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't been tested against what hezbollah has been which is a much different store ji. >> that's certainly true. hamas fired i believe 4,000 rockets from gaza in a month. if this really does end in a fight with hezbollah in lebanon, hezbollah allegedly has at least 50,000 rockets, much better rockets, too. >> and iron dome could not handle 50,000? >> no way. no. it will help. i think there are 5 iron dome systems in place active at the moment. their goal is to create 13 iron dome systems. it will help a lot. but hundreds of rockets fired a day. it apt going to do that much. >> does this set back peace though in an odd way? if you can build fortresses for israel, then what is the incentive to do a two state solution? >> one of the issues of iron dome, one of the reasons that part of the military was against the iron dome is it was considered to be a defensive weapon. and israel, the military crowd is an offensive army. so they said we're spending money in the wrong place. we shouldn't be worried about defending. we should be worried about winning by creating attacking weapons. so the releva
country that values justice should call hezbollah what it truly is, a terrorist organization. [ cheers and applause ] because the world cannot tolerate an organization that murders innocent civilians, stockpiles rockets to shoot its cities, and supports the massacre of men, women, and children in syria right now. the fact that hezbollah's ally, the assad regime, has stockpiles of chemical weapons only heightens the urgency. we'll continue to cooperate to closely guard against that danger. i've made it clear to bashar al assad and all who follow his orders, we will not tolerate the use of chemical weapons against the syrian people or the transfer of those weapons to terrorists. the world is watching. we will hold you accountable. the syrian people have the right to be freed from the grip of a dictator who would rather kill his own people than relinquish power. assad must go so that syria's future can begin. because true stability in syria depends upon establishing a government that is responsible to its people, one that protects all communities within its borders while making peace with
in particular are heading over the border to hezbollah, an organization in lebanon that the united states and israel both consider a terrorist organization. that is going to be something that is going to be on the agenda in the discussions. but this chemical weapon issue is one that they were going to be talking about beforehand. they also have talked about the difficulties if you speak with folks that know about how to get rid of some of the weapons, the difficulties of getting rid of chemical weapons, you cannot just do an air strike. you have to go in on the ground to pull those out. a very big concern. we've been on the border of the israel-syria border and been able to hear some of the fighting inside of syria. some of that fighting spilled over into israel. so definitely a very high concern, something that will be talked about between the president and prime minister netanyahu. >> probably just moves up on the agenda. do we expect president obama to move forward in the movement in the israeli-palestinian peace process as well? >> reporter: that is the issue that is causing controver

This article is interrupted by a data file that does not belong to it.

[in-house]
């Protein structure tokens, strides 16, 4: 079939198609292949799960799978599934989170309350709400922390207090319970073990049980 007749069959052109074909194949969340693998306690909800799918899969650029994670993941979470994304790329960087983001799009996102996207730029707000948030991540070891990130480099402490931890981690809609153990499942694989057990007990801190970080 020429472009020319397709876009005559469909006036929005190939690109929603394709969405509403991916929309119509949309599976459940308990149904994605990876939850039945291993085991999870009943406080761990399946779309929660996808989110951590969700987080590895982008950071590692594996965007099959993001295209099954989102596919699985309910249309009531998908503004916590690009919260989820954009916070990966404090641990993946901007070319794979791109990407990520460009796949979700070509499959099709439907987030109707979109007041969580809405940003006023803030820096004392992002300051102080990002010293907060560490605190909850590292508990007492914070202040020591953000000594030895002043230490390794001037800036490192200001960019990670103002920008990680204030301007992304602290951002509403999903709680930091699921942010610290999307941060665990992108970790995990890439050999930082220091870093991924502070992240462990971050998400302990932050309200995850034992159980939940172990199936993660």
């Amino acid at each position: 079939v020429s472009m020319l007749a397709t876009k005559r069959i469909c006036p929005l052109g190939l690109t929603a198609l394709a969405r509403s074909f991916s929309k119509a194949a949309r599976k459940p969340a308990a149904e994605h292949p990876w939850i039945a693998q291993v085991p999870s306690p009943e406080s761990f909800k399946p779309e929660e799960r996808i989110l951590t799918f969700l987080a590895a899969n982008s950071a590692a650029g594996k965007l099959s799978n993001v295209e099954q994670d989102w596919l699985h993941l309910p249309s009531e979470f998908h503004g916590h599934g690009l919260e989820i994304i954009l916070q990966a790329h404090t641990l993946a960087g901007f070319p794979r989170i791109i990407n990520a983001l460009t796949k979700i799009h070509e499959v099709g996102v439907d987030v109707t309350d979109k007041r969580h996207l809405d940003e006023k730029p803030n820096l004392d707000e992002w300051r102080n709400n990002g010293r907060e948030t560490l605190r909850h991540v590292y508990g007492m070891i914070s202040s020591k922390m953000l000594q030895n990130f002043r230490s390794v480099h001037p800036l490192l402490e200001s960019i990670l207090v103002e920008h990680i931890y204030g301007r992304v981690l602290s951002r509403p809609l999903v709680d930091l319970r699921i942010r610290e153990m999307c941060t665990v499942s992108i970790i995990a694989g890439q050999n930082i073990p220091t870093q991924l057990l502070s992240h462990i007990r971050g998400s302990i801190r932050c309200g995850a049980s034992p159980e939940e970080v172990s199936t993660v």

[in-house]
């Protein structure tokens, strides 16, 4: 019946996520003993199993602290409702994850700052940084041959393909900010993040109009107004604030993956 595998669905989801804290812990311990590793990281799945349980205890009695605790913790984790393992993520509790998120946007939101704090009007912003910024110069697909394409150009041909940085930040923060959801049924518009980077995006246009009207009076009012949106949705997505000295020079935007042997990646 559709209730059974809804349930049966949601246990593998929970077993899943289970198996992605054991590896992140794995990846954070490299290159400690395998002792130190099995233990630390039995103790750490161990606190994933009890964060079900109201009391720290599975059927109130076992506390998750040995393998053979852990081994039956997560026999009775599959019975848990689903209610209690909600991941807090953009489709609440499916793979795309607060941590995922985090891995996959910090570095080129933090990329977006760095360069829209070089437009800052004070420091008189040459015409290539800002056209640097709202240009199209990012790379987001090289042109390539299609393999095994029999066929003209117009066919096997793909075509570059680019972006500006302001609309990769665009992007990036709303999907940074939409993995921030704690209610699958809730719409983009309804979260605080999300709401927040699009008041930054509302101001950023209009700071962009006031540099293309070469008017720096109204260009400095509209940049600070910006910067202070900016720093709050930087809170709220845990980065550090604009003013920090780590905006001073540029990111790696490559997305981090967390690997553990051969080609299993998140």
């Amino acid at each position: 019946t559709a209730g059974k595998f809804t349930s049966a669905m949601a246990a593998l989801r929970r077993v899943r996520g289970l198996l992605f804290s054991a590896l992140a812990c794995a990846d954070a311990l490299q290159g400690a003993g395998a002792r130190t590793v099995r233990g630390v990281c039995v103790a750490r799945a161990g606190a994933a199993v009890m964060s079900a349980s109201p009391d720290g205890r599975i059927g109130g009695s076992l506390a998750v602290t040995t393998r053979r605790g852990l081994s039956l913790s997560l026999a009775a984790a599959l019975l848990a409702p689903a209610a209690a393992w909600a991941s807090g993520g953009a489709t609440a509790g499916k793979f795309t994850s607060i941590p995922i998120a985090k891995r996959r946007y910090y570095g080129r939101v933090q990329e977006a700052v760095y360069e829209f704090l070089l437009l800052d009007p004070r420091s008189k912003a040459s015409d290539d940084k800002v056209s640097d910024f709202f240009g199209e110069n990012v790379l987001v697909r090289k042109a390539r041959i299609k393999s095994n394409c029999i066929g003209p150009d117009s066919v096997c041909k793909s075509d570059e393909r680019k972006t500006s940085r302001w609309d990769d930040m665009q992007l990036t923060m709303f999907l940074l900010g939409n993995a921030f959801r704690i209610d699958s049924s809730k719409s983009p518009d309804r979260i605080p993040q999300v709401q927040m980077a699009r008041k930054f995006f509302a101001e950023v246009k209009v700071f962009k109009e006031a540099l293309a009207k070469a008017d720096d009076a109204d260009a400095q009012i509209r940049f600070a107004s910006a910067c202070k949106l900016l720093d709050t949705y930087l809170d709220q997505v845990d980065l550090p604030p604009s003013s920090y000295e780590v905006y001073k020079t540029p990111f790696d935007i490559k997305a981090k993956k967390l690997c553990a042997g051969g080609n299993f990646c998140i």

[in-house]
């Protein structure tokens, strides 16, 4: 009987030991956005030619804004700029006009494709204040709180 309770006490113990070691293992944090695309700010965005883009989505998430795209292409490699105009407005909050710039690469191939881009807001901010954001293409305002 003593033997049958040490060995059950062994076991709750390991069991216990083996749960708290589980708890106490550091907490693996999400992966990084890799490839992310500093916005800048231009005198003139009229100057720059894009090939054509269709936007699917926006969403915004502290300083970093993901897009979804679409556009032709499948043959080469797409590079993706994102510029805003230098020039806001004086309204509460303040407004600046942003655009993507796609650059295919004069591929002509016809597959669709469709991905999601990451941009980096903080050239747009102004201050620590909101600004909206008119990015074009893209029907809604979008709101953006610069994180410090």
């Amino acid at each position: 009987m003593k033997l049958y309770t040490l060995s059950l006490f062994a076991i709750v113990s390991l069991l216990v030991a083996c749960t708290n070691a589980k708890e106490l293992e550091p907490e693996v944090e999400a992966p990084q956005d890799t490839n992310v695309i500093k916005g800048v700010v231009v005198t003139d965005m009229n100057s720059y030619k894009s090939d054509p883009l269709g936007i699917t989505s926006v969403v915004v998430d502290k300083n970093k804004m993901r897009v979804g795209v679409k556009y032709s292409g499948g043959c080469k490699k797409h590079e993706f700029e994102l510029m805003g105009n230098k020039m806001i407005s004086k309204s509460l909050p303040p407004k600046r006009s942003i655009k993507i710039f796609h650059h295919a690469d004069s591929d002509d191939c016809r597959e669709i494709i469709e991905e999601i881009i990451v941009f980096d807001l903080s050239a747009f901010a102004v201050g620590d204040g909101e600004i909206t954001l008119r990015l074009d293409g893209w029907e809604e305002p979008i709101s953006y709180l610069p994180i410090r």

families. that's why every country that values justice should call hezbollah what it truly is, a terrorist organization. because the world cannot tolerate an organization that murders innocent civilians, stockpiles rockets to shoot its cities, and supports the massacre of men, women, and children in syria right now. the fact that hezbollah has allied the assad regime has stockpiles of chemical weapons only heightens the urgency. we will continue to cooperate closely to guard against that danger. i've made it clear to bashar al assad and all who follow his orders, we will not tolerate the use of chemical weapons against the syrian people or the transfer of those weapons to terrorists. the world is watching. we will hold you accountable. the syrian people have the right to be freed from the grip of a dictator who would rather kill his own people than relinquish power. assad must go, so that syria's future can begin. because true stability in syria depends upon establishing a government that is responsible to its people. one that protects all communities within its borders, while making peace